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(Updates with Hensarling spokesman comment in eighth paragraph.)
Nov. 11 (Bloomberg) -- President Barack Obama told leaders of a congressional supercommittee on debt reduction that he opposes efforts to get around automatic cuts required if the group can’t reach an agreement, White House spokesman Jay Carney said.
Obama spoke today with the committee’s co-chairmen -- Washington Democratic Senator Patty Murray and Texas Republican Representative Jeb Hensarling -- and urged them to reach an agreement before the Nov. 23 deadline. Carney briefed reporters on Air Force One as the president flew to San Diego.
The automatic cuts were “agreed to by both parties to ensure there was a meaningful enforcement mechanism to force a result from the committee,” the White House said in a statement. “Congress must not shirk its responsibilities.”
Legislation that Congress passed in August to raise the national debt limit charges a 12-member, bipartisan supercommittee with reaching a deal to cut $1.5 trillion from the federal deficit over 10 years. The law sets a Nov. 23 deadline for the panel to reach agreement. Failure to pass a plan through Congress by the end of the year would trigger $1.2 trillion in automatic spending cuts in 2013.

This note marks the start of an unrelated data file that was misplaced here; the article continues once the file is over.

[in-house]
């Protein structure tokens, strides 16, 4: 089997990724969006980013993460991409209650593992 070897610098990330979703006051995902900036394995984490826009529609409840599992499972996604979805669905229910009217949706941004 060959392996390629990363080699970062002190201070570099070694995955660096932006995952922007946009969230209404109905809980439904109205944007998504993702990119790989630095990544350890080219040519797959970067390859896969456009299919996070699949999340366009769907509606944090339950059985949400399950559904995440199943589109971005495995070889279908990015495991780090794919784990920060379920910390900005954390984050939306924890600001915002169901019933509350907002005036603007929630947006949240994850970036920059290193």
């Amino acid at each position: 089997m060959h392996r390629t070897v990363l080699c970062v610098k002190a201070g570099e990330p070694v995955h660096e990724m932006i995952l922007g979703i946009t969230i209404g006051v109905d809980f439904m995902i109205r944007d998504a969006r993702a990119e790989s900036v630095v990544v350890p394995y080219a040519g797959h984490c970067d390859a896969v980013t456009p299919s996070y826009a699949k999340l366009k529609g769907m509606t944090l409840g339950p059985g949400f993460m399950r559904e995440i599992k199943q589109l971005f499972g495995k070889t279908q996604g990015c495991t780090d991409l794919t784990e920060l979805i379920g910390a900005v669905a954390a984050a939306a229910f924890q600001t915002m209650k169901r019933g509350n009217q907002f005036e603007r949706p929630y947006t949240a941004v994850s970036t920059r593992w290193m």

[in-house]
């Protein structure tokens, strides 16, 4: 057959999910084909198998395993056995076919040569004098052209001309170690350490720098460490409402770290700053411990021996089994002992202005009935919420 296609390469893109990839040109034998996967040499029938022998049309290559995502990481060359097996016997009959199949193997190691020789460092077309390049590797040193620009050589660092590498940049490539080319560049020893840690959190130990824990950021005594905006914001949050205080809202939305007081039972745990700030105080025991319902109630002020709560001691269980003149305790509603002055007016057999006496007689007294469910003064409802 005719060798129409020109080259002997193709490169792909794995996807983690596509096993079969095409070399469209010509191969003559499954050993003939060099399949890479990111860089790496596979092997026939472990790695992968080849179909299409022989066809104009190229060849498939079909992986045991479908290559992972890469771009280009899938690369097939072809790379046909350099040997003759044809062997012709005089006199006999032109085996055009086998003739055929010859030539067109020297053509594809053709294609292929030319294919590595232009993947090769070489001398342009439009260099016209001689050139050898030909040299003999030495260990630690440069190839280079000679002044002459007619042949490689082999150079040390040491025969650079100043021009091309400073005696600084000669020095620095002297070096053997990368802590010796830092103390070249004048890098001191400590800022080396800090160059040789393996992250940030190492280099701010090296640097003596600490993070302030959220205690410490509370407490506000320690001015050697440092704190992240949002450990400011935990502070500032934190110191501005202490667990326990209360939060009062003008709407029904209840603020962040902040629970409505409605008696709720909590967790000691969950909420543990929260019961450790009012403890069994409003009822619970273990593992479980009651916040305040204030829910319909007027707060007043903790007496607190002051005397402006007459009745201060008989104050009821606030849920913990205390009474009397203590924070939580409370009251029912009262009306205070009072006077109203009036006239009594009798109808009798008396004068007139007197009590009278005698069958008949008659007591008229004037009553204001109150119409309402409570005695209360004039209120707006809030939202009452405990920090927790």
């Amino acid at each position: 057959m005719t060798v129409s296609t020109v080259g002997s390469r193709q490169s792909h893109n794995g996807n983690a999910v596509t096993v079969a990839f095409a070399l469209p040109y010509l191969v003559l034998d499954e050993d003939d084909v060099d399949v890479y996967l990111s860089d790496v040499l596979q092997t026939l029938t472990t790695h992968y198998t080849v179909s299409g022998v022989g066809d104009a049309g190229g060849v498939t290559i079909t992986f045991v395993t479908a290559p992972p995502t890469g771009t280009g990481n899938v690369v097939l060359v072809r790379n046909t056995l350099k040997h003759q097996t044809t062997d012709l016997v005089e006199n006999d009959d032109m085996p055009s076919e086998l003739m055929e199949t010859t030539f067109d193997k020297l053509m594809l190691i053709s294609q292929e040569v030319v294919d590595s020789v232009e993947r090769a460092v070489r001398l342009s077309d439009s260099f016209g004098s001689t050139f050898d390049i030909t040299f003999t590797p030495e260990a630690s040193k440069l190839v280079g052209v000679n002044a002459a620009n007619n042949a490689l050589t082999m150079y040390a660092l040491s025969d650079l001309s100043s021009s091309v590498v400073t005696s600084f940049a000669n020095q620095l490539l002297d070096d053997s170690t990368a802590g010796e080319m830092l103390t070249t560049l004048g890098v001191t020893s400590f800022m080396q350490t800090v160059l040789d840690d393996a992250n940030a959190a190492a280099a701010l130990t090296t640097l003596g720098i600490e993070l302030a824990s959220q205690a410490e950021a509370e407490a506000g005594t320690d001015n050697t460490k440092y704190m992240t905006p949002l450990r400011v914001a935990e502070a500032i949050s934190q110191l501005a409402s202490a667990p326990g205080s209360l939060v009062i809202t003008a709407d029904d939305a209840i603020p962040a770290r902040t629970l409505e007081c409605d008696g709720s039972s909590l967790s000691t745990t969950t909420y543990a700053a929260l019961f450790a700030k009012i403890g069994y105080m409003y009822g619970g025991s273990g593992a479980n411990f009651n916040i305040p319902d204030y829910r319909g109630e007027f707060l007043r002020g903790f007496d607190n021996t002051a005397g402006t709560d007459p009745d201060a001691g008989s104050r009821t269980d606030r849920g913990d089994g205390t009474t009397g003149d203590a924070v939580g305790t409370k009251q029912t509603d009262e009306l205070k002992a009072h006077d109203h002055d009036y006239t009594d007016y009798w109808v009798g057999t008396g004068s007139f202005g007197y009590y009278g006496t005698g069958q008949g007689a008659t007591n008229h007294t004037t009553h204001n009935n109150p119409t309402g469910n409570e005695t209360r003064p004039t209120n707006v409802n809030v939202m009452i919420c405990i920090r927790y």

Carney said it would be “premature” to discuss pushing back either of the deadlines.
A White House statement describing the conversations said Obama spoke separately by telephone with Murray and Hensarling because he “wanted to hear from the bipartisan leadership of the committee on the status of their discussions.”
Obama told the lawmakers there should take a “balanced” approach that “will require tough choices by both sides, including looking at revenues and entitlements,” according to the statement.
Hensarling told Obama that Republicans have made “a major concession” by agreeing to raise revenue and that Democrats haven’t reciprocated with a plan to reform Medicare and Medicaid to cut health-care costs, said Hensarling spokesman David Popp in an e-mail. “Their reluctance to do so has made deliberations difficult,” Popp said.
Murray’s office had no comment on the call from Obama
Senate Armed Services Committee Republicans John McCain of Arizona and Lindsey Graham of South Carolina are trying to head off automatic cuts to defense spending if Congress doesn’t enact a deficit-cutting plan.
House Speaker John Boehner, an Ohio Republican, told reporters Nov. 3 that he felt bound by the automatic-cut provisions. “It was part of the agreement, either we succeed or we are in the sequester,” he said. “That’s why we have to succeed.”
--Editors: Bob Drummond, Laurie Asseo
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